Success, Failure, Wisdom and Regret

As I prepared to write my first post for Women of HR, I spent a lot of time thinking about what I wanted to address.  Being new to blogging, I’m still trying to find my inspiration and jump-start my creativity.

Wandering a little bit aimlessly and not knowing quite where to begin, I finally stumbled across my first idea.  I know  this blog is intended to focus on women and issues important to women, and in future posts I will dive into some of those topics, but today I’ve decided to take a cue from Charee Klimek and her deeply personal post, No Apologies, and write with a somewhat personal spin.

Earlier this summer I had the opportunity to attend the scholarship award ceremony of a local community group.  As I scanned the audience, I began thinking about all of the eager young adults in attendance on the brink of starting their college experiences and steps away from making decisions that would impact the direction of their lives for years to come.

One of the featured speakers addressed the group about failures, successes, and the wisdom gained through both.  Listening to him speak to this impressionable audience with many choices still ahead of them, I began pondering my own experience since I left college and started my career, about the path I’ve taken and the choices I’ve made.  As I contemplated, I decided that one thing was for certain – I had a very different idea of what success would look like for me back in college than I do now.

Reflecting back on the person I was when I graduated college, would I ever have expected that I’d be where I am now, personally or professionally?

Not in a million years.

I am one of those professionals that “fell into the rabbit hole” and just sort of ended up in HR.  My degree was in Marketing so I had no plans to be where I am now.  Beyond work, in my personal life, there are many things that are also much different than I would have expected.  These differences are not mutually exclusive as the path I’ve taken professionally has in many ways profoundly impacted my personal life too.

Then I asked myself, if I could go back, would I change anything?

Not in a million years.

Over the past 12 years, I’ve had my share of successes and failures.  I’ve made mistakes and I’ve had my victories.  Each choice that I’ve made, for better or for worse, has led me to where I am now.  The successes I’ve had enriched my life and the mistakes I’ve made built my character.  If at any point I had followed a different path, I’d have missed out on countless experiences.  There are people I never would have met, places I never would have visited, events that I would have missed, and moments I would not have had the opportunity to enjoy.  The personal and professional choices have intertwined and woven together to create a life I may not have expected, but one that I feel fortunate to be leading nonetheless.

I believe the biggest piece of wisdom I’ve gained through these past years is to embrace the opportunities presented, and follow some of those paths – even if they lead in a direction you didn’t expect or down a path you never planned.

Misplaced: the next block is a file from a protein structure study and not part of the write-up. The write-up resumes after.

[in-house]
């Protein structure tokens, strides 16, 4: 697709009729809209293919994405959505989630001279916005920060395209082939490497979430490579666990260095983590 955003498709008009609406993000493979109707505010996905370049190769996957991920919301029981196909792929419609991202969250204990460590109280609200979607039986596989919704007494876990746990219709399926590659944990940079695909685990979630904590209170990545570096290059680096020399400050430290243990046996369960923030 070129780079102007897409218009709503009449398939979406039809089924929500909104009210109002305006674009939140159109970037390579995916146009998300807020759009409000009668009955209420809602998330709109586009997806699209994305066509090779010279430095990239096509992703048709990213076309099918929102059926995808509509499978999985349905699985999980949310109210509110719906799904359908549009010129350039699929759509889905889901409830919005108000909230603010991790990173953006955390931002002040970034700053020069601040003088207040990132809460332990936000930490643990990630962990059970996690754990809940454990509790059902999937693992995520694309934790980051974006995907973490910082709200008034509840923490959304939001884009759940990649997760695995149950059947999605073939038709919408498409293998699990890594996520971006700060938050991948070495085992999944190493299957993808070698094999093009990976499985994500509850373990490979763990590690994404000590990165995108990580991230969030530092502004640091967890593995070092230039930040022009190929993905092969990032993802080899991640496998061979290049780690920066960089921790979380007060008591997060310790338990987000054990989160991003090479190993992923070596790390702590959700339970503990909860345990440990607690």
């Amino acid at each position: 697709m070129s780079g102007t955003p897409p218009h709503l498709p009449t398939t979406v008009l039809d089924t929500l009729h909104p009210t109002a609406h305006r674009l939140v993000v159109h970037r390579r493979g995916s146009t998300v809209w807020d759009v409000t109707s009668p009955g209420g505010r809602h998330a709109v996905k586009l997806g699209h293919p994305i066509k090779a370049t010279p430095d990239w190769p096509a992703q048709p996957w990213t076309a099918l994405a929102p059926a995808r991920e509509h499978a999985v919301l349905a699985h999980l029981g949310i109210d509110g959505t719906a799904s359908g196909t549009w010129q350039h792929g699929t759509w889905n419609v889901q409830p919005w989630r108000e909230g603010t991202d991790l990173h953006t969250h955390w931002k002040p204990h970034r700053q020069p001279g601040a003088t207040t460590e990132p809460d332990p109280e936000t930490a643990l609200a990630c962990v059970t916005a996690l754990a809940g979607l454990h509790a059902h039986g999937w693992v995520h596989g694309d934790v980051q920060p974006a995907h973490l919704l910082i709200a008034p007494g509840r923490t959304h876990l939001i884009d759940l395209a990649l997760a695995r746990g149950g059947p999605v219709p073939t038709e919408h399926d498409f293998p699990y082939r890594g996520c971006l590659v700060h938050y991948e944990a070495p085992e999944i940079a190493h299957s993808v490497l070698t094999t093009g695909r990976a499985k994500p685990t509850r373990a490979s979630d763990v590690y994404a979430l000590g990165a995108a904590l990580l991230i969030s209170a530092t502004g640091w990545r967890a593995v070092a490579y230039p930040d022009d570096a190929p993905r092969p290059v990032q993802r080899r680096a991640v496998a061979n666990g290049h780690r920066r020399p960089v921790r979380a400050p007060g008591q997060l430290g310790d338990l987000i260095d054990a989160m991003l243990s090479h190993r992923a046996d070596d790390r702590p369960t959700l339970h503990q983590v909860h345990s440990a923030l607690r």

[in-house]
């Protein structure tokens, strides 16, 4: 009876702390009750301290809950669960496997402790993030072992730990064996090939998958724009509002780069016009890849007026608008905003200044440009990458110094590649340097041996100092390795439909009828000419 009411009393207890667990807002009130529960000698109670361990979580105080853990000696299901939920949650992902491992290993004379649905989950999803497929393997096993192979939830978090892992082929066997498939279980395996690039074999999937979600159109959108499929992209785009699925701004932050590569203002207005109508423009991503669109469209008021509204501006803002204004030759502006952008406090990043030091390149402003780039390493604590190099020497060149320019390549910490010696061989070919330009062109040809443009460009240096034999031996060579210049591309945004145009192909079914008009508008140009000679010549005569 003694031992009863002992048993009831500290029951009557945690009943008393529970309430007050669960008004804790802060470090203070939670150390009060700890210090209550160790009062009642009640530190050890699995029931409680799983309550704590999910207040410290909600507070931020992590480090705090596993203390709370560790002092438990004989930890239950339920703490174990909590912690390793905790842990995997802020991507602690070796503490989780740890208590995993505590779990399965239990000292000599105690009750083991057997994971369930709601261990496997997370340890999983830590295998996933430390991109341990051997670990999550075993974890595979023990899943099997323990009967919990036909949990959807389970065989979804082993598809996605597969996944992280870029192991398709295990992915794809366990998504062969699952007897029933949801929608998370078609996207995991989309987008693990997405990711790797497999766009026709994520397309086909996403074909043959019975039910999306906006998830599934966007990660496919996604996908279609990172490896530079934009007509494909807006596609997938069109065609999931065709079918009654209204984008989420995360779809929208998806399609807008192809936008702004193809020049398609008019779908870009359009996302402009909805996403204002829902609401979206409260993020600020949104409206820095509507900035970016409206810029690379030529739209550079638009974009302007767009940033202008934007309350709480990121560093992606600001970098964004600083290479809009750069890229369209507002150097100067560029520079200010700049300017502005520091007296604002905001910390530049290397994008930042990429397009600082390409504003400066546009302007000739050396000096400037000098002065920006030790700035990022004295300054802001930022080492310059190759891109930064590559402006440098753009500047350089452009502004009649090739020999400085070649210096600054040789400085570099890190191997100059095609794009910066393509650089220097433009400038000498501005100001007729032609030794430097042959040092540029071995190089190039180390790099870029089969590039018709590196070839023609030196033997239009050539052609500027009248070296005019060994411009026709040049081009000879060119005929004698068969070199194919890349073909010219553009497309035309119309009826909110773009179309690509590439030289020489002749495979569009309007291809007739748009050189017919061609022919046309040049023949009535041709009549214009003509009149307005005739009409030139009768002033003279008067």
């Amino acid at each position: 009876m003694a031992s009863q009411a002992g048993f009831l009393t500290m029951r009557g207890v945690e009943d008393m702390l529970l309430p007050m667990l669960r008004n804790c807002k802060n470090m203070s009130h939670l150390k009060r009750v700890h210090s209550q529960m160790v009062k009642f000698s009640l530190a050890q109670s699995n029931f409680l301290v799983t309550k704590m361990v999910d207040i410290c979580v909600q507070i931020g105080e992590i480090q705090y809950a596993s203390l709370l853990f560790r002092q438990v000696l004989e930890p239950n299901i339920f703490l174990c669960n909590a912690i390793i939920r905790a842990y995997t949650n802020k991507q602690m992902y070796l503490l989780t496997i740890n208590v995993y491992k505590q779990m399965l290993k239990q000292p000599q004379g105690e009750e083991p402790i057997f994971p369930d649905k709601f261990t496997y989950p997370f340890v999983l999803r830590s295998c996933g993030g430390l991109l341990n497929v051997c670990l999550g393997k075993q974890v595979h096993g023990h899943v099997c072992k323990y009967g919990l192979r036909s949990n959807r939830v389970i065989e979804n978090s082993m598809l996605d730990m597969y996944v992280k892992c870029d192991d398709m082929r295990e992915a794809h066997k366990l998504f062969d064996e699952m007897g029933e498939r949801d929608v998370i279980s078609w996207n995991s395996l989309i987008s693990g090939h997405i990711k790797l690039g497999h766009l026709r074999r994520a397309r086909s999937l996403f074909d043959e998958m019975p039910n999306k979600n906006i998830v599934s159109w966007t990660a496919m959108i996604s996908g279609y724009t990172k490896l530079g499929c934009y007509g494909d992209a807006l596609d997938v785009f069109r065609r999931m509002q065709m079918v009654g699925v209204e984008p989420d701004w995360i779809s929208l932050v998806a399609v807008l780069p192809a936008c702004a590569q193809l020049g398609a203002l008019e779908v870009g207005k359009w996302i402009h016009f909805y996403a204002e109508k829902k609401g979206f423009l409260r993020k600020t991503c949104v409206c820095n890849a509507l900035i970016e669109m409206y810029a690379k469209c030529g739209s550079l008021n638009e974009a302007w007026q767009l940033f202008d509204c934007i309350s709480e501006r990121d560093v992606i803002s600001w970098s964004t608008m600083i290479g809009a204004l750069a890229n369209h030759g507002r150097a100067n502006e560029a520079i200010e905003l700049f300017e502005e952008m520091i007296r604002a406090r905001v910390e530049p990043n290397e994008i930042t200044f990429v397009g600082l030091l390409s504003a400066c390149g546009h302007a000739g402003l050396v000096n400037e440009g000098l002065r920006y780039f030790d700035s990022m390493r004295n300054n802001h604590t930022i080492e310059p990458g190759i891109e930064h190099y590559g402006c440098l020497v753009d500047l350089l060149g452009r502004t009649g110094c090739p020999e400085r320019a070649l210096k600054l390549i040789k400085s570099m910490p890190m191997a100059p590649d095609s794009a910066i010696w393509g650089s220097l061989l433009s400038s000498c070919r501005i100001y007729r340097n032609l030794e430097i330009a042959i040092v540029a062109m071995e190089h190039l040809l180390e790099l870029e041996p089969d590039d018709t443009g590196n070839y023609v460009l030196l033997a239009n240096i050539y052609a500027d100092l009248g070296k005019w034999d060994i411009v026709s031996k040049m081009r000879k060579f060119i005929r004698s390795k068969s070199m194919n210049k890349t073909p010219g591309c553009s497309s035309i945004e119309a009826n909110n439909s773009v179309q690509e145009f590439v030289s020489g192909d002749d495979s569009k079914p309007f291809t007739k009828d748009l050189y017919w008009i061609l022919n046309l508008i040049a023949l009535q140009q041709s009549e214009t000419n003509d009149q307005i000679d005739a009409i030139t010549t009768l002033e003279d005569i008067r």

Had I followed a different path, I wouldn’t have been at the Girls Night Out that inspired this site, and I certainly would not be here, contributing to this project, and collaborating with some incredibly talented, successful, and all around wonderful people.

No regrets here!

Looking forward to the discussions, collaborations, and many more posts in the future!

Get to know Jennifer a little better as we highlight her on LinkedIn this week.

Photo credit iStock Photo

About the Author

Jennifer Payne

Jennifer Payne is a 20+ year human resources leader with a focus on researching, developing, and implementing talent management programs. She is a believer in lifelong learning and self-development who strives to stay current in HR trends, technology, best practices, and the future of work by sharing knowledge with and learning from HR colleagues and thought leaders across the country and throughout the world through writing, speaking, and involvement in various industry conferences and events.  She is one of the co-founders of Women of HR, and is currently the Editor of the site. You can connect with her on Twitter...


Jennifer Payne

Thank you all for the comments!

Jeff – there is definitely something to be said for having faith in a higher power that’s ultimately leading you to exactly where you are supposed to be. It’s easy to forget that sometimes when frustration or uncertaintly gets the best of you. Best of luck to you in your own journey and thanks for sharing 🙂

David – I do believe I’m living life without regrets, and enjoying the journey as I go!

David M. Kasprzak

Hi, Jennifer!

After reading your post, I have the sense that, if you had made other choices and arrived in different places – your feelings would be much the same. That is, you’re living your life without regrets! What a wonderful place to be.

Our pathways through life carry all of us to different destinations. Some things are good, some things are bad, and it’s entirely possible that we’re all at the mercy of our own fate anyway.

Your post reminds me of a simple truth: No matter what the outcomes, enjoy the journey! Our purose here, afterall, is to learn, gain wisdom, and pass it along.

Thanks for sharing!

Jeff williams

I’m sensing that I too am in one of those moments where the opportunities being presented could lead me down a path I didn’t plan. I had been fighting this pretty hard. But just in the last few weeks I’ve begun embracing this “flow of energy” that seems to be directing my path. I’m more at peace with that and actually enjoying the ride. I still keep my eyes open for the opportunities within my origial path. But I’ve learned over the years there is a higher power whose plans tend to better than my own.

Enjoying t


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